Combined Arms Consulting

Leadership Starts With You

Sir John Monash

Published: 06 Feb 2024

5 min read

Leadership Starts With You

Leadership is a term often used, and a position often aspired to, but what is leadership, real leadership and how does it permeate within the corporate environment and more importantly where does it emanate from?

Leadership as a discipline is a relatively new phenomenon. In the recent past what determined who would become a leader was generally based on wealth, lineage, and status. Leadership progression based upon merit was the extreme exception rather than the rule. There were notable exceptions George Wahington being one, however, his progression and the progression of his fellow revolutionaries were more a reflection of the new society they were creating, breaking the old-world models.

The old-world models of leadership progression have not disappeared in the 21st century if one considers societies such as North Korea or Syria. As the leadership culture tends to be eliminated from the top, the lack of a competitive industrial platform within these societies it can be argued is emblematic of a top-down paternalistic approach. This is supported by work undertaken by Hofstede’s cultural dimension theory.

This approach is not unique to autocratic societies, over 70% of businesses in the Western world are family businesses and in many cases, the succession progression in these businesses is based on blood, not competency. In the context of a family business, the “blood-focus” is understandable however this approach does not guarantee future continuity or success.

It may in the short term facilitate family harmony, but many succession plans fail. Doctoral research undertaken by Dr Leon Levin found that the least effective leadership model in family businesses during and post-succession was where the succession decision was based on family lineage solely.

So how does one become an effective leader, where does the leadership transition begin?

If you cannot lead yourself then it is hard to expect any “leader” to be able to effectively lead others. Before you even try to lead yourself, you must understand what you stand for and what you believe in and build upon that foundation. This is harder than it sounds and takes much self-reflection and personal honesty.

Understanding what drives you and what is the motivating force behind your actions is best exemplified by Victor Frankel in his book “Man’s Search for Meaning.” Frankel observed that even in the dystopian world of Auschwitz, where he was incarcerated for over 2 years, those who lost what defined them, and what they believed in i.e., their purpose, had the worst chance of survival. Their inner core was destroyed.

One hopes that Frankel’s experiences are not experienced in the corporate boardrooms of the West, but the principle stands. Define yourself and your mission, that will give you the north star upon which to build your corporate (and personal) decisions. Adherence to this sense of self will ensure that you are an authentic leader, in adherence to your set of values, maintaining a constant ethical pathway. And like-minded people will gravitate to you.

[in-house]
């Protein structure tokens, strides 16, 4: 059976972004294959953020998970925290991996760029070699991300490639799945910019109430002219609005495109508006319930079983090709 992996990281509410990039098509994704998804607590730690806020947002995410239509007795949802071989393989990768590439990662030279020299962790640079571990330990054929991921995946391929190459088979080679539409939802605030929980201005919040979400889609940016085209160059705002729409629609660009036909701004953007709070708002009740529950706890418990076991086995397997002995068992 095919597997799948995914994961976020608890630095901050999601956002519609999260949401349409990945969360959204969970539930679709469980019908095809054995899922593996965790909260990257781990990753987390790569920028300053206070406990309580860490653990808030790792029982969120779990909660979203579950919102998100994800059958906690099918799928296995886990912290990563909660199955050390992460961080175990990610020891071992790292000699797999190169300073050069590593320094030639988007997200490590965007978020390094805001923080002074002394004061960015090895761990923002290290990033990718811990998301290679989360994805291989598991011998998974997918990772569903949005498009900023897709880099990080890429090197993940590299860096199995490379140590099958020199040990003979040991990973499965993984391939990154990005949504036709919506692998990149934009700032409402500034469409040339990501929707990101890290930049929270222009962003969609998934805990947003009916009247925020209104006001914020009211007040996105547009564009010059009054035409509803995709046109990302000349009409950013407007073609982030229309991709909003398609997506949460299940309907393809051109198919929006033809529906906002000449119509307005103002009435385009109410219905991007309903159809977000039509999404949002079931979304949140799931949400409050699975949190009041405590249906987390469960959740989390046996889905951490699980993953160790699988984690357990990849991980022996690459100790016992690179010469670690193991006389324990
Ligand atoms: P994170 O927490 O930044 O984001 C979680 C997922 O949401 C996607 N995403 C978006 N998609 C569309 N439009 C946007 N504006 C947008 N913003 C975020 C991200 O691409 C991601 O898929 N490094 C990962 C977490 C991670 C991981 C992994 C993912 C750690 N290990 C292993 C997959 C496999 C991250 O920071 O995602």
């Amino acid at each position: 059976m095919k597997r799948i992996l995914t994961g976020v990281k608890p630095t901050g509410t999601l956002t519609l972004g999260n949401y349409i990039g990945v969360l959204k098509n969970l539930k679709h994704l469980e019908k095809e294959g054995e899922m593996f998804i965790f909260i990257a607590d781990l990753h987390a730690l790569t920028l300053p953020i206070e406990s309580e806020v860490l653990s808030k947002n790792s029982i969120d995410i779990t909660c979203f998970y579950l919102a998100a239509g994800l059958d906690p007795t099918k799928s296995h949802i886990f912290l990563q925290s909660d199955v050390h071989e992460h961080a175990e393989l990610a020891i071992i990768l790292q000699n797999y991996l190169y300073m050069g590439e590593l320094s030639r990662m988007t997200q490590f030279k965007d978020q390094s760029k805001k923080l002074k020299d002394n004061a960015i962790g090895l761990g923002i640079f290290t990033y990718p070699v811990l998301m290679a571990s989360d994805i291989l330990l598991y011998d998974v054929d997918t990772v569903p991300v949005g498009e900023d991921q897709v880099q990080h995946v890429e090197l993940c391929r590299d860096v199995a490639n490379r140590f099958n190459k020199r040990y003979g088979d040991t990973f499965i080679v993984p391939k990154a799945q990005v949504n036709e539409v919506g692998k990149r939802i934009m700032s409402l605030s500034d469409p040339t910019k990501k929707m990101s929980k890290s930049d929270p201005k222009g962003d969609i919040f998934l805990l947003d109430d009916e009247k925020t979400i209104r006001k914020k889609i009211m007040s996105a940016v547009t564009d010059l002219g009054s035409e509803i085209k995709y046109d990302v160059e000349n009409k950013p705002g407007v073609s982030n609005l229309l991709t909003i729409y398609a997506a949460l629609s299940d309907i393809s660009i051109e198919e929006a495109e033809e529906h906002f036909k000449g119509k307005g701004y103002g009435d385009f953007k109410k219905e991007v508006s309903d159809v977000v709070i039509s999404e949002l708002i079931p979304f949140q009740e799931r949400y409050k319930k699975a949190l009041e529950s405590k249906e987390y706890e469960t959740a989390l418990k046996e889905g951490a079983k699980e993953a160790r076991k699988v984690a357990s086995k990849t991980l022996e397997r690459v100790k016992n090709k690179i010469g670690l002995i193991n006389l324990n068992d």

This need for self-exploration and definition is ever more so important in today’s world, due to the proliferation of social media and the panoply of different “fact” and Identity” sources that we are all bombarded with every waking minute. The social platforms of the 21st century are the new bully pulpits which amplify the plethora of new and evolving identities that now are embedded in the social discourse.

Yascha Mounk’s recent book “The Identity Trap” explores the ever-growing range of identities upon which individuals seek to anchor their sense of self. That said leaders must stand for something and must create a coherent and focused direction in how they deal with corporate decision-making and problem solving. Trying to be all things to all “identities” ultimately leads to leaders representing nothing.

Leadership must not be based on popularity; it must be based on core values and ethics. In today’s social media-based world, many people are waiting to be offended, the emotional haemophiliacs brigade, who tend to dominate the social and corporate discourse, bellowing the loudest and crowding out the silent majority. Leadership must overcome this noise and stand up to the vox populi if the situation warrants.

This takes self-assurance. Wavering from this inner locus of control can have a corrosive effect on decision-making generally and creativity and problem-solving specifically.

John Cleese a warrior against political correctness and its effect on creativity noted that not only does the fear of offence stifle creative debate, but it also castrates creative thought within, a form of self-censorship, i.e., should I say it or should I just be quiet?

One of leadership’s core missions should be to challenge the status quo by pushing back against what is currently accepted creatively and productively with the hope that something better will evolve. This will create friction and, in many cases, “offence”. However, the evolution of Western thought is predicated on “offence” as represented by some of the great thinkers of the Enlightenment, John Locke, Voltaire, Adam Smith, and others.

They were offending the status quo, to moving forward. One should consider that without intellectual and ethical leadership the world would be a much less interesting place today. The modern leaders and thinkers in today’s world must take up the mantle of these intellectual leaders and take on the challenge.

Leadership can be a lonely and thankless task, but it is rewarding and if based upon real values and an ethical framework incredibly nourishing for the soul.